As the oldest continually operating winery in Arizona, Sonoita Vineyards has had plenty of time to hone its craft. Its enduring success is partly due to its hillside location, which, although lovely for humans, is even better for grapes. Nestled on a south-facing slope, the 30 acres of vineyards are protected from much of the area's harsh weather and supplied with plenty of water by root-guarding berms. This setting has proven ideal for 10 varieties of grape vines, whose fruit becomes Sonoita Vineyards' 12 wines and whose stems and leaves go back into the soil to fertilize more grapes. These vintages include crisp, sparkling whites and an earthy blend of merlot, cabernet sauvignon, and syrah grapes. Perhaps the popular vintage is the cabernet sauvignon, which is so celebrated that it's been served at a presidential inauguration gala and used to christen every new vice president.
The flavor profiles of these wines come to life during staff-guided group tastings and wine flights in the tasting room. These tastings aren't the bar's only attractions: the wine-production facilities are visible from the bar, and visits during the late-summer harvest season provide a glimpse into the winemaking process as it happens. Meanwhile, an outdoor portico offers a space for picnics and views framed by mountain ranges.
Visitors to CataVinos Wine Shoppe & Tasting Room are treated to a flight of six hand-selected wines tied together by a common theme. On Thursdays, Fridays, or Saturdays, folks taste their way through six wines?along with cheese and crackers as palate-cleansers: each week, the wines might all hail from the same country, or they might focus on a holiday, such as "Thanksgiving Feast Wines." The themes change weekly, but the atmosphere stays the same, with visitors invariably meeting someone new as they sip their wine flights.
For customers ready to commit to a whole bottle, the shop has a full selection of reds, whites, sparkling, and dessert wines, including domestics and imports from around the world. They're modestly priced, too?hundreds of them are under $15. For special occasions or as gifts, the team packages custom-designed?wicker gift baskets, alongside goodies like chocolate, bruschetta sauce, cheese, and olives.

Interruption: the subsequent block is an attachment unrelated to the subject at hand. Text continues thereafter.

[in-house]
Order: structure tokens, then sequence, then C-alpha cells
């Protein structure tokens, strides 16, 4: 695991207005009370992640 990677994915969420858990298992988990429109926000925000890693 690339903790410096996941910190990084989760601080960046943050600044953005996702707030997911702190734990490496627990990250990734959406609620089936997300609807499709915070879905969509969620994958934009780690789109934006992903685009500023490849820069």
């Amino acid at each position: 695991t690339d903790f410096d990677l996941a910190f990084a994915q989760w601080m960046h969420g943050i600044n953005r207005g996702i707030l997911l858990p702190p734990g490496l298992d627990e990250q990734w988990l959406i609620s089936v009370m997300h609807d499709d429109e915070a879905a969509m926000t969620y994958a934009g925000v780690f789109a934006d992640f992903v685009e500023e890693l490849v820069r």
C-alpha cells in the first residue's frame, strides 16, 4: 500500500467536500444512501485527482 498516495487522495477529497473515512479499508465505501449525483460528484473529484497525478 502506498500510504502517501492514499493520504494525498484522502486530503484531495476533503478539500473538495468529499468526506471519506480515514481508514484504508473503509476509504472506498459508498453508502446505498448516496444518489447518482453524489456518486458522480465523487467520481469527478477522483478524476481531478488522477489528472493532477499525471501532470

Enophile John Davis founded Wine Insiders 25 years ago, using his octopus-like industry connections to assemble a panel of wine experts who would seek out the best and most affordable wines. On average, his league of critics approves 5 out of every 100 bottles sampled, ensuring that only the most delicious wines get recommended to his customers. The team even offers a satisfaction guarantee: if customers aren't 100% delighted by the vinos they've selected, Wine Insiders will refund the full cost of the order, no questions asked?not even "So, you doing anything fun this weekend?" Despite its staff's legendary pickiness, Wine Insiders stocks a variety of red and white wines, including pinot noirs, pinot grigios, rieslings, and cabernet sauvignons, each joined by an informative description.
Charles Kendrick has been cooking since the 1960s, taking his fondness for traditional barbecue flavoring to the kitchen with his latest venture—Mr. K's Barbeque. Mr. K's serves a distinct style of patiently-smoked Tucson barbecue, in a market-style setting, that includes half-pound pork, beef, and chicken sandwiches in a tomato-based sauce and racks of ribs served simply in dry-rubbed tuxedos. The restaurant also offers catering packages that feature one, two, or three meats along with homemade sides.
Inside Jerry’s Cigars opulent, inviting store and lounge, rows of name-brand cigars in wooden boxes peek through glass cases as customers relax in large black easy chairs, sampling smokes and playing cards. A neon-lit Jerry’s Cigars sign and several flat-screen televisions line the high ceilings above cases stacked neatly with pipes and accessories, and a ventilation system efficiently disperses smoke clouds, preventing unexpected Gorillas in the Mist re-enactments.
Lima native Don Pedro conceives a menu of authentic Peruvian dishes, many of which are tinged with an American twist. The papa rellena starter kicks off meals with an ensemble of seasoned beef, eggs, and raisins stuffed inside a potato and festooned with a ten-gallon hat of criolla salsa ($5.99). Warmed up appetites can plunge into a lineup of entrees such as lomo saltado, an enticing union of beef, chicken or shrimp, onions, tomatoes, and french fries ($10.95–$11.95), or the seafood jalea dish, which converges in a Bermuda triangle of fried fish, shrimp, and calamari ($13.99). Glasses of sweet moscato wine ($5), bottles of XX Lager ($4), or chalices of margaritas ($5.50) accompany bites, dousing fiery flavors along temperate tongues. During dessert, the smooth aromas of algoarrobina ice cream ($4.99), made from a coffee-like syrup culled from the carob tree, filter sweetly through the dining room like the air kisses of a Liman grandmother.